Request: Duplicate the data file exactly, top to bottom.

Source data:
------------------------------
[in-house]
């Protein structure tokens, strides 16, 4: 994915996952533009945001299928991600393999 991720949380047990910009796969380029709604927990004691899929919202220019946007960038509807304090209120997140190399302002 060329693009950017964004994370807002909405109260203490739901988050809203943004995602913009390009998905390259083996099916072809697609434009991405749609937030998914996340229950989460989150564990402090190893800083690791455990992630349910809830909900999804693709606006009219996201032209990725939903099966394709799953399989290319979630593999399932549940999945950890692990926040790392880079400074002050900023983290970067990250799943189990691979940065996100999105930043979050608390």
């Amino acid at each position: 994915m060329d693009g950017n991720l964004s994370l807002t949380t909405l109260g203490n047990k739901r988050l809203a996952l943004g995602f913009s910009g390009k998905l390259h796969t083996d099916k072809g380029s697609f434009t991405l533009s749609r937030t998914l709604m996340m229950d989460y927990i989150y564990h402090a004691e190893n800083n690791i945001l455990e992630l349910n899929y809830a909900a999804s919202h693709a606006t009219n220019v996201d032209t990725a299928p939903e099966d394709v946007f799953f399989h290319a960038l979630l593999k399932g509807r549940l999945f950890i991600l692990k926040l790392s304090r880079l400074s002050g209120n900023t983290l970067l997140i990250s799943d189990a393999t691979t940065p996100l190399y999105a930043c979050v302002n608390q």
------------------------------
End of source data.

[in-house]
């Protein structure tokens, strides 16, 4: 994915996952533009945001299928991600393999 991720949380047990910009796969380029709604927990004691899929919202220019946007960038509807304090209120997140190399302002 060329693009950017964004994370807002909405109260203490739901988050809203943004995602913009390009998905390259083996099916072809697609434009991405749609937030998914996340229950989460989150564990402090190893800083690791455990992630349910809830909900999804693709606006009219996201032209990725939903099966394709799953399989290319979630593999399932549940999945950890692990926040790392880079400074002050900023983290970067990250799943189990691979940065996100999105930043979050608390």
């Amino acid at each position: 994915m060329d693009g950017n991720l964004s994370l807002t949380t909405l109260g203490n047990k739901r988050l809203a996952l943004g995602f913009s910009g390009k998905l390259h796969t083996d099916k072809g380029s697609f434009t991405l533009s749609r937030t998914l709604m996340m229950d989460y927990i989150y564990h402090a004691e190893n800083n690791i945001l455990e992630l349910n899929y809830a909900a999804s919202h693709a606006t009219n220019v996201d032209t990725a299928p939903e099966d394709v946007f799953f399989h290319a960038l979630l593999k399932g509807r549940l999945f950890i991600l692990k926040l790392s304090r880079l400074s002050g209120n900023t983290l970067l997140i990250s799943d189990a393999t691979t940065p996100l190399y999105a930043c979050v302002n608390q």